First there were the NFC-enabled album covers you could tap with your mobile phone to bring up a website featuring one of her singles. This year, Beatie Wolfe launched an augmented reality-based live streaming experience to promote her latest album, Raw Space.
You gotta love this campaign, which was awarded the Gold Lion at Cannes this year. As you enter the app, it superimposes elements from the make-believe band's albums onto your real-world surroundings, acting as gateways to an immersive Gorillaz House in celebration of the group's return after a seven-year hiatus. The festivities included more than 500 geo-located "House Parties" that saw 125,000 fans in 146 countries search for AR Gorillaz houses in their markets to stream Gorillaz' new album, Humanz. Let's just say it was a bit of a success. Kudos to all involved.
Hats off to Honda and agency RPA for this personalized AR experience for the Pediatric Brain Tumor Foundation at the Children's Hospital of Orange County. The idea: bring an augmented reality surprise to sick kids in hospitals over the holidays. Be proud, people—a touching and truly meaningful application of this technology.
The Ricks revisit "Stranger Things" Season Two episodes 3 through 5—and discuss a Duffer Brothers comment about the possibility that Hopper is a character from the 1987 Arnold Schwarzenegger sci-fi actioner "Predator."
'Stranger Things 2'—Eps 3-5; and is Hopper a character from 'Predator'?
A recent article in The Atlantic postulates that the history of Sears Roebuck & Company predicts nearly everything Amazon is doing.
It's a fascinating and apt notion when you look at the evolution of first Sears and now everyone's favorite online retailer.
Rick Mathieson and Rick Wootten discuss the similarities and how a retailer once deemed too big to fail got disrupted by another—and wonder about what's ultimately in store (pardon the pun) for Amazon.
Why create a blockbuster new show and then hide it away where nobody will ever watch it?
Rick Mathieson and Rick Wootten assess the first episode of "Star Trek: Discovery," the first new show developed for CBS All Access, a kind of Netflix dedicated exclusively to CBS properties.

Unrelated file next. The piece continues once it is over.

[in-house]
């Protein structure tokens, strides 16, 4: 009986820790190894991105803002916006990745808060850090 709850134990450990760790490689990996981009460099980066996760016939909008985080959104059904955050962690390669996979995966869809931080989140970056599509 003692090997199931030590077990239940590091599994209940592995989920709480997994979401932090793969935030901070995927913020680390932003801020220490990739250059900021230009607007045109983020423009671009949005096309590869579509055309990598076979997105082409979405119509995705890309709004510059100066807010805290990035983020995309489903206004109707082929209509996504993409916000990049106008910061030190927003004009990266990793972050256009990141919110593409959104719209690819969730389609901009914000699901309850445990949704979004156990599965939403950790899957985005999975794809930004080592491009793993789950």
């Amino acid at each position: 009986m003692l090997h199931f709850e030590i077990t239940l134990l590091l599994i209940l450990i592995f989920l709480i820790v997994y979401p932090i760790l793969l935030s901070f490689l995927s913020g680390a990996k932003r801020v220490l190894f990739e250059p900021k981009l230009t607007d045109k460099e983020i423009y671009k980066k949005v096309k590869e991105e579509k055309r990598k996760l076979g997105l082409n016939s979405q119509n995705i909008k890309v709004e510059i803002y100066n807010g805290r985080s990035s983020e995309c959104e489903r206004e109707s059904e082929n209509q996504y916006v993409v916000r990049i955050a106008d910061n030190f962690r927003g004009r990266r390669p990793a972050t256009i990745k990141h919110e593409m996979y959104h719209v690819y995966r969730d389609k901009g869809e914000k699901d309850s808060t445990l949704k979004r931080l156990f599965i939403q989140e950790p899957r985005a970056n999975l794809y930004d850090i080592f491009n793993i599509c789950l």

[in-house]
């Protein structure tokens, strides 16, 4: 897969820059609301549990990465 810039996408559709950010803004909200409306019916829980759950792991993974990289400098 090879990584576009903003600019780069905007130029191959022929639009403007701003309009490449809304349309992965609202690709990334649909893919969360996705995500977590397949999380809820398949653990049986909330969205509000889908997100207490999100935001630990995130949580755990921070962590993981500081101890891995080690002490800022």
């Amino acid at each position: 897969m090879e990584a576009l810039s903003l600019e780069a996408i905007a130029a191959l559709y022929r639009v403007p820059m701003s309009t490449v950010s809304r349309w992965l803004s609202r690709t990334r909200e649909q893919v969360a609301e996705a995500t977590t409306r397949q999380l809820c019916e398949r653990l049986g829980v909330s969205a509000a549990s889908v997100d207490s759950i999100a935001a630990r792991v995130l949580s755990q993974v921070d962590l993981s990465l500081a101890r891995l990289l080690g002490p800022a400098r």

It must have seemed like a great idea at the time—create a show with a built in, hardcore fan base to draw new viewers to this new app. But is it enough to pull in the Ricktators, both lifelong Trek fans?
The first episode is solid, the 15-episode first season surely enjoyable, and a second season has already been greenlit.
Yet the Ricks have yet to watch another episode.
See what they have to say about the show and the legacy of Trek. Then let us know your own thoughts about "Star Trek: Discovery" and CBS All access.
The ever-popular coffeehouse chain scores a seasonal hit with its Pumpkin Spice Lattes and now every brand and its mother has to have its own pumpkin spice something. Anything. It doesn't even seem to matter what it is.
Rick Mathieson and Rick Wootten aren't having any of it. And when they audit some of the ridiculous products brands are offering this year just to jump on the pumpkin spice bandwagon, you're not going to believe what they found. But fair warning: Its not for sensitive stomachs.
Movie fans love a good sequel. Here are a few of the films that may (or may not) have upcoming sequels in the works, along with hints of what their plots may hold in store. Get the details on the podcast.
Wonder Woman had better hope her mother's name is Martha. Or Else.
Blade Runner: Can Decker travel back in time to stop the inventor of the first replicant?
New ambassador Amy Adams: "Can you tell me how to get, how to get to outer space?"
The Queen's coming, and only a revolution will stop her.